Ongoing diesel reduction in remote communities

BC Hydro, the provincial government, and remote First Nations are working together to reduce diesel use and achieve the province’s goal of 80% reduction in remote community diesel consumption through the advancement of community-led clean energy projects.

The economics for clean energy generating projects in remote communities is fundamentally different from projects on the grid, as each community has their own microgrid and therefore cannot sell power back to the provincial electricity grid. Thus, the pathway to clean energy development in remote communities isn’t through a competitive process like the call for power, but through a collaborative effort between the province, BC Hydro, and remote First Nations to leverage provincial and federal grants to finance projects and remove barriers to project development.  

One such barrier is the regulatory and legislative status quo, which is limited in its ability to support the rapid deployment of Nation-led diesel reducing clean energy projects. Advocates from remote First Nations are actively working with BC Hydro and the province to build collaborative platforms and advance recommendations for reform that reflect the unique nature of remote communities and recognize First Nations’ rights.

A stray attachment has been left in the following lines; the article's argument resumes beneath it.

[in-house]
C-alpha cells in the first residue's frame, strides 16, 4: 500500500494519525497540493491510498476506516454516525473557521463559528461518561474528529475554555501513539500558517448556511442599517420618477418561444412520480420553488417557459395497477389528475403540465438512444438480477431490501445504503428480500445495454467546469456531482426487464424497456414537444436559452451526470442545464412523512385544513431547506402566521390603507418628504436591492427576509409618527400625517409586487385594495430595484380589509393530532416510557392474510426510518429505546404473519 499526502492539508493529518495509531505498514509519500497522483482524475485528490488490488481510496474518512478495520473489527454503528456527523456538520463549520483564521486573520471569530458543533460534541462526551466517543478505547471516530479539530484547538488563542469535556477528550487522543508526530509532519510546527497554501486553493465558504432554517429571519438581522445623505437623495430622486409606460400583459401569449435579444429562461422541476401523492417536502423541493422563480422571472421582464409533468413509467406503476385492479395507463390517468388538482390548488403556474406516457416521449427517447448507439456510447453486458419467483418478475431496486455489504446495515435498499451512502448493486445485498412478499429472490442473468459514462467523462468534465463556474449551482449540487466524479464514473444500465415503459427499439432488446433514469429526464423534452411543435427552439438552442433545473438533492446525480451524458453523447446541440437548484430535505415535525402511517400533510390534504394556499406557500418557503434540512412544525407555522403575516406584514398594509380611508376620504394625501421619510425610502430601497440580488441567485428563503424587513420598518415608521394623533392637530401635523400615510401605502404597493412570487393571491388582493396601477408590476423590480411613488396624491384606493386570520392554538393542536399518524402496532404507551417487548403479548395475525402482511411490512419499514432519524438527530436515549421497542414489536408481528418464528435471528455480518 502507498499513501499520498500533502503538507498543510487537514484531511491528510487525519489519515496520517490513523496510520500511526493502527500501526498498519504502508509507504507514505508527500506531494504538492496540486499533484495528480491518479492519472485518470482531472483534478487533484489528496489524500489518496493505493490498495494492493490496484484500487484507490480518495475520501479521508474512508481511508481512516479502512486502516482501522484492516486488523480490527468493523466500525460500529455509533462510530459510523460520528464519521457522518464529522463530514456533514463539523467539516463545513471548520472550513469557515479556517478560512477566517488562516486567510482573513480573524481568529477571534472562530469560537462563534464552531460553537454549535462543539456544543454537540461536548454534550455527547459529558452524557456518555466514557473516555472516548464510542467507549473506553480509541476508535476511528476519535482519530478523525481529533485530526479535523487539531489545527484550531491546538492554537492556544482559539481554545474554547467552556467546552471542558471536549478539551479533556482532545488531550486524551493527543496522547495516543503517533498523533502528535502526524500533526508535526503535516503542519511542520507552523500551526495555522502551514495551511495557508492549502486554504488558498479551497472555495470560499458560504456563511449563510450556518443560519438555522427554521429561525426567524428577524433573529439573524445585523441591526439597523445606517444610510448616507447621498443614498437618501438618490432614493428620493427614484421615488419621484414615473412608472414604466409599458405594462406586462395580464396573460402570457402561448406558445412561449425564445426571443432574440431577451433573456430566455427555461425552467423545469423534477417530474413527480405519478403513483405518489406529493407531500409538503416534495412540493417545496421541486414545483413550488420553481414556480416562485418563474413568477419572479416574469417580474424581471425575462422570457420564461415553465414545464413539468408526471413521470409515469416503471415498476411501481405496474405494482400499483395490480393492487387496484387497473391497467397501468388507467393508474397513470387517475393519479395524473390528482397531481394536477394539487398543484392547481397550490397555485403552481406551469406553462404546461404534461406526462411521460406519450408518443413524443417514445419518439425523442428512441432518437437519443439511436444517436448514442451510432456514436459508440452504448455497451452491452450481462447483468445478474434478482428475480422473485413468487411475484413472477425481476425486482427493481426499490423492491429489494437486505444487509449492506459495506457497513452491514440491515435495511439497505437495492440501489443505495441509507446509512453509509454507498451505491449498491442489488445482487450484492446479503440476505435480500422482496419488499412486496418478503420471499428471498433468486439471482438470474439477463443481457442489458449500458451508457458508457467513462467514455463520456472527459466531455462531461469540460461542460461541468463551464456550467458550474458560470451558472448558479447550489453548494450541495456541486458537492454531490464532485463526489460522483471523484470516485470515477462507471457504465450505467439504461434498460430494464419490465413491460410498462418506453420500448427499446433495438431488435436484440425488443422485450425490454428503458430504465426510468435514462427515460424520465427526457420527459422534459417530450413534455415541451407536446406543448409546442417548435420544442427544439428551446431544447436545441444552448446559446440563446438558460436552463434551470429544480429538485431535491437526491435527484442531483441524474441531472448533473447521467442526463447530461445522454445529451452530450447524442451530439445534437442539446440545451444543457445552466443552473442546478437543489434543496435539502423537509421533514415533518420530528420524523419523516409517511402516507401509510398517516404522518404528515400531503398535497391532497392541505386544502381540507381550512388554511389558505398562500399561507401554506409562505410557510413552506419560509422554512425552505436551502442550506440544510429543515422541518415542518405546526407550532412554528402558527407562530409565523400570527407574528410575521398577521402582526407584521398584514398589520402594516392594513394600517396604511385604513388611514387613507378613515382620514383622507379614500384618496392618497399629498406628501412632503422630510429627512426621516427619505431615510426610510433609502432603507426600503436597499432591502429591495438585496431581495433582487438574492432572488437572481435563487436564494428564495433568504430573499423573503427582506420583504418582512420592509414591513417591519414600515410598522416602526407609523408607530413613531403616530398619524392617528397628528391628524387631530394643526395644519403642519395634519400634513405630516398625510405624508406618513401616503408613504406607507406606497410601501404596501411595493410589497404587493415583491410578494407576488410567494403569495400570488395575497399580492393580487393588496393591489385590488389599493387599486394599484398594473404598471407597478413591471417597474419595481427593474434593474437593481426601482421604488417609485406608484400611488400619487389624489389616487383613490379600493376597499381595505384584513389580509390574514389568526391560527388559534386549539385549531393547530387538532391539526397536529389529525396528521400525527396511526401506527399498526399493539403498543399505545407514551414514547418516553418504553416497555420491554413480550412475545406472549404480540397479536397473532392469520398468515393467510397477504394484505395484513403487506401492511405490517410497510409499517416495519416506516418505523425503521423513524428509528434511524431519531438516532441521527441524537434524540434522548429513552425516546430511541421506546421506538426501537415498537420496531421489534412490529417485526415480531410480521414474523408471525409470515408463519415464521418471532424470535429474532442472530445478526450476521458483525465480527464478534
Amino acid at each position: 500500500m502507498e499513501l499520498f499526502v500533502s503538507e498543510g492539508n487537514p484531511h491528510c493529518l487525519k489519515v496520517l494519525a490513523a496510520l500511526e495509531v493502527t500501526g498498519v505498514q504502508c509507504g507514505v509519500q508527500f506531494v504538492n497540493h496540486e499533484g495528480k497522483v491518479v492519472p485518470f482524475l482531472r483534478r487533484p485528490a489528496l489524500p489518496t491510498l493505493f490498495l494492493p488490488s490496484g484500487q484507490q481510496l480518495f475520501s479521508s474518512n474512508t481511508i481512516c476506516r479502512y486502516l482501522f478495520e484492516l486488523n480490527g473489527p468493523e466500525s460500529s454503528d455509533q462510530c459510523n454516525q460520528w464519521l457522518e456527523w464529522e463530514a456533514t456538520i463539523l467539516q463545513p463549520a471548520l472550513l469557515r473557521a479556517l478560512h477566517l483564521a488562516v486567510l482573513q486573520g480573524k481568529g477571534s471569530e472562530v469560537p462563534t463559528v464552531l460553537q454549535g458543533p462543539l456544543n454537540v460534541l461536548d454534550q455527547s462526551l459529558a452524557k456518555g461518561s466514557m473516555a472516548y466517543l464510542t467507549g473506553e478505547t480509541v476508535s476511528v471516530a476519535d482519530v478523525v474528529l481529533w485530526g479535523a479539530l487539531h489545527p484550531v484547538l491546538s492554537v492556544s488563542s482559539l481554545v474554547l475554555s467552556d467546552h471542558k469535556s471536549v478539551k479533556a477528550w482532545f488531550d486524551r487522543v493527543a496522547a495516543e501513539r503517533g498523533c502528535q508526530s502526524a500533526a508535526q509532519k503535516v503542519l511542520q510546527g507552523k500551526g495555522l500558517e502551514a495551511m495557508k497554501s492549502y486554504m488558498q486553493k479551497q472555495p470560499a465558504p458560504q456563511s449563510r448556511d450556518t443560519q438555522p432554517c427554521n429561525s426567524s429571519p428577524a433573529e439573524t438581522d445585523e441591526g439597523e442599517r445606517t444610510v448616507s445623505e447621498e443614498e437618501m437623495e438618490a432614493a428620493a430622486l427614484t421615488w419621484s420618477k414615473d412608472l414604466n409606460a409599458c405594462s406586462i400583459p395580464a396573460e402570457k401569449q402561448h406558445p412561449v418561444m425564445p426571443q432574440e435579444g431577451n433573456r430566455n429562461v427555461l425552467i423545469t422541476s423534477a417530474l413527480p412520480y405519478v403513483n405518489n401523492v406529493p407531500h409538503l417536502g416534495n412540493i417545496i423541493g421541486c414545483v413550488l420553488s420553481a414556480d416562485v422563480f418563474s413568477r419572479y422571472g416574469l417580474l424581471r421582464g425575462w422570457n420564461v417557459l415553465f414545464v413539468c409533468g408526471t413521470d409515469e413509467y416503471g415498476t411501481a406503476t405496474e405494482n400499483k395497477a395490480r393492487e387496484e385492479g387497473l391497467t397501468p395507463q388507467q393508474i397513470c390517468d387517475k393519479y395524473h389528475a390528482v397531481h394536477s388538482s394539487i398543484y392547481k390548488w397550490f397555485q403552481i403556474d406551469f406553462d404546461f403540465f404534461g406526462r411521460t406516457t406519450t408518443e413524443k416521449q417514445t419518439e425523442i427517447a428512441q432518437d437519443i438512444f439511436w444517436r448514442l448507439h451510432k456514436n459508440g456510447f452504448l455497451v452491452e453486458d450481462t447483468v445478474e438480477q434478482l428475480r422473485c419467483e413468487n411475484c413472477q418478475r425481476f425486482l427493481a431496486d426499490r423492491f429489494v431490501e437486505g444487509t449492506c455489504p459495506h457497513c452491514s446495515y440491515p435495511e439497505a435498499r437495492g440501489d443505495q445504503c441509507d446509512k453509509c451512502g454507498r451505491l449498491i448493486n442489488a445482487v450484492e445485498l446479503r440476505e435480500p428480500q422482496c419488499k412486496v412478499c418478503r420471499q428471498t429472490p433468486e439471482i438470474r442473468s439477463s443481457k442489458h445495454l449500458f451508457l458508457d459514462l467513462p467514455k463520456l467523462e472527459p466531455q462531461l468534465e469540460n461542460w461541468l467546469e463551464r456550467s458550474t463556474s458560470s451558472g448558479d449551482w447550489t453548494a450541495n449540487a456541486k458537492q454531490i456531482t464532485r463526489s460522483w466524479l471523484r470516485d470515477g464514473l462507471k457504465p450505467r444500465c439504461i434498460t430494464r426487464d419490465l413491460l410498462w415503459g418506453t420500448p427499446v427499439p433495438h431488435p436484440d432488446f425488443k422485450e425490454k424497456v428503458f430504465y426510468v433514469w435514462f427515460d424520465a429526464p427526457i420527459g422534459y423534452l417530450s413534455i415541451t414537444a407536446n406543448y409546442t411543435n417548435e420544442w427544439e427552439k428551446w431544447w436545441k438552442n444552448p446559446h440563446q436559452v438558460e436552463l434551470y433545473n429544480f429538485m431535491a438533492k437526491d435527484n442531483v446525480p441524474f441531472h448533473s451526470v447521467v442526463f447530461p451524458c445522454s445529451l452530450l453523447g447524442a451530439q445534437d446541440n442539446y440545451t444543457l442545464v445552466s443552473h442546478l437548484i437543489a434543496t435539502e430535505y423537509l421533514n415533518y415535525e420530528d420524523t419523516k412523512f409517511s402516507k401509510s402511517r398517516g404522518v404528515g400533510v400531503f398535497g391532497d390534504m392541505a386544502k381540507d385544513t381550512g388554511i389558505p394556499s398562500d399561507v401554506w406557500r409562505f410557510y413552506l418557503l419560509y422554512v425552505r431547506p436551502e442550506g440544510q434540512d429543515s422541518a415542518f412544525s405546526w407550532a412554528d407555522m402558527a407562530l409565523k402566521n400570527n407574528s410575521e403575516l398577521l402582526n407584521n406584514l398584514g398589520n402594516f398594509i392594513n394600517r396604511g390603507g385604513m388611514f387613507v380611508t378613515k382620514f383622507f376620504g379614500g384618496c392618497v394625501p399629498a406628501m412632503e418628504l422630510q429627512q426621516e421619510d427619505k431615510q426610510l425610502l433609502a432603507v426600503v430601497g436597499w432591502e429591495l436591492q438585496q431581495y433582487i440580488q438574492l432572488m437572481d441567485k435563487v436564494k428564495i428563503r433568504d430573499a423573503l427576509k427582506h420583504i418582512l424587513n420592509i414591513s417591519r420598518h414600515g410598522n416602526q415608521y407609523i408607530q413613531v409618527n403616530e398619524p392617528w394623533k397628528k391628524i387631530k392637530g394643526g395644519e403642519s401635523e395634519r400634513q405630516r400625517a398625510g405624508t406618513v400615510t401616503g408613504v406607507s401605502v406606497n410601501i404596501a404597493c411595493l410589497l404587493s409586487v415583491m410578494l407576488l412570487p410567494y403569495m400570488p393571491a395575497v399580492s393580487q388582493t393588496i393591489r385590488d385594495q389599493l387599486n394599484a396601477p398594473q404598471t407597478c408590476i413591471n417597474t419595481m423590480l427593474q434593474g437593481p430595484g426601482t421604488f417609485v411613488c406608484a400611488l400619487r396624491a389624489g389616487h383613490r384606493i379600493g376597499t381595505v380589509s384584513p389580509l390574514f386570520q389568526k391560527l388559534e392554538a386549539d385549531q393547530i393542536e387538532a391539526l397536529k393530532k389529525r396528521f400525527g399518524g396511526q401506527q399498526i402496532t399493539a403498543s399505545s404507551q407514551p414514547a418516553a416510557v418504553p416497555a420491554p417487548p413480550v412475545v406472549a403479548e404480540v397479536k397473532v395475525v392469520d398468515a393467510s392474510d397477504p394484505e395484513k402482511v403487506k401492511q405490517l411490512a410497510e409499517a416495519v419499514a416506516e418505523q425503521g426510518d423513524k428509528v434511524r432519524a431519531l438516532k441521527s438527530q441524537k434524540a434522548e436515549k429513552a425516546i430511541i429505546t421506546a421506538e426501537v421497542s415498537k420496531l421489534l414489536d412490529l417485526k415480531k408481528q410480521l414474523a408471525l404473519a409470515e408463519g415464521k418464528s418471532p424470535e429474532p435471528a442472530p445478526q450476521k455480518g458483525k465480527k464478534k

Declaration on the Rights of Indigenous Peoples Act and Collaboration

Both in the on-grid and off-grid setting, it is encouraging to see more platforms for engagement and collaboration between the province and First Nations. Engagement forums, such as the CFP engagement, the Remote Community Energy Strategy (RCES), and the Indigenous Clean Energy Opportunities (ICEO) process. These platforms create an opportunity for First Nations to shape the future of the energy industry in B.C., which is a critical aspect of B.C.’s journey of reconciliation and a good step towards DRIPA implementation. These engagement forums need to be robustly supported and expanded to facilitate the level of collaboration with First Nations necessary for DRIPA implementation.